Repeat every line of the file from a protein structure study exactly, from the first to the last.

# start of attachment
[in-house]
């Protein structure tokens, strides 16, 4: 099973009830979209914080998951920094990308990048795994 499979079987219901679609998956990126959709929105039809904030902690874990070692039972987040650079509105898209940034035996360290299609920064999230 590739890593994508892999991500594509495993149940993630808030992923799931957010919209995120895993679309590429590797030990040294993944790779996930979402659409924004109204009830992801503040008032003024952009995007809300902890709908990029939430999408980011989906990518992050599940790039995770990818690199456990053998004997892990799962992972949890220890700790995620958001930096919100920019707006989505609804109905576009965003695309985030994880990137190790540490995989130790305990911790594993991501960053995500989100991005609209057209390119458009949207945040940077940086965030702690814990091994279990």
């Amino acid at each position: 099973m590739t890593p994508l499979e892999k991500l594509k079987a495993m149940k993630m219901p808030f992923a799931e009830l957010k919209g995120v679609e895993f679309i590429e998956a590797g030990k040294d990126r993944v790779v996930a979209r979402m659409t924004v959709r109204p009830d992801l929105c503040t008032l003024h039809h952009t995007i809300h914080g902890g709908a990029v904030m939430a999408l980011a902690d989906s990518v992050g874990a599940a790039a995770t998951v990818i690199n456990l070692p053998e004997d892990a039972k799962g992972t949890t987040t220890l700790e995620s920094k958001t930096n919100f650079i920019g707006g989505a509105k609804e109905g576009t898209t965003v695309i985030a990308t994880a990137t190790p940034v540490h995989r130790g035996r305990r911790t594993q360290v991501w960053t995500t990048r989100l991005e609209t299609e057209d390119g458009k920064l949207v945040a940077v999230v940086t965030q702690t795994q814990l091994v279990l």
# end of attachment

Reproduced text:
[in-house]
């Protein structure tokens, strides 16, 4: 099973009830979209914080998951920094990308990048795994 499979079987219901679609998956990126959709929105039809904030902690874990070692039972987040650079509105898209940034035996360290299609920064999230 590739890593994508892999991500594509495993149940993630808030992923799931957010919209995120895993679309590429590797030990040294993944790779996930979402659409924004109204009830992801503040008032003024952009995007809300902890709908990029939430999408980011989906990518992050599940790039995770990818690199456990053998004997892990799962992972949890220890700790995620958001930096919100920019707006989505609804109905576009965003695309985030994880990137190790540490995989130790305990911790594993991501960053995500989100991005609209057209390119458009949207945040940077940086965030702690814990091994279990």
């Amino acid at each position: 099973m590739t890593p994508l499979e892999k991500l594509k079987a495993m149940k993630m219901p808030f992923a799931e009830l957010k919209g995120v679609e895993f679309i590429e998956a590797g030990k040294d990126r993944v790779v996930a979209r979402m659409t924004v959709r109204p009830d992801l929105c503040t008032l003024h039809h952009t995007i809300h914080g902890g709908a990029v904030m939430a999408l980011a902690d989906s990518v992050g874990a599940a790039a995770t998951v990818i690199n456990l070692p053998e004997d892990a039972k799962g992972t949890t987040t220890l700790e995620s920094k958001t930096n919100f650079i920019g707006g989505a509105k609804e109905g576009t898209t965003v695309i985030a990308t994880a990137t190790p940034v540490h995989r130790g035996r305990r911790t594993q360290v991501w960053t995500t990048r989100l991005e609209t299609e057209d390119g458009k920064l949207v945040a940077v999230v940086t965030q702690t795994q814990l091994v279990l």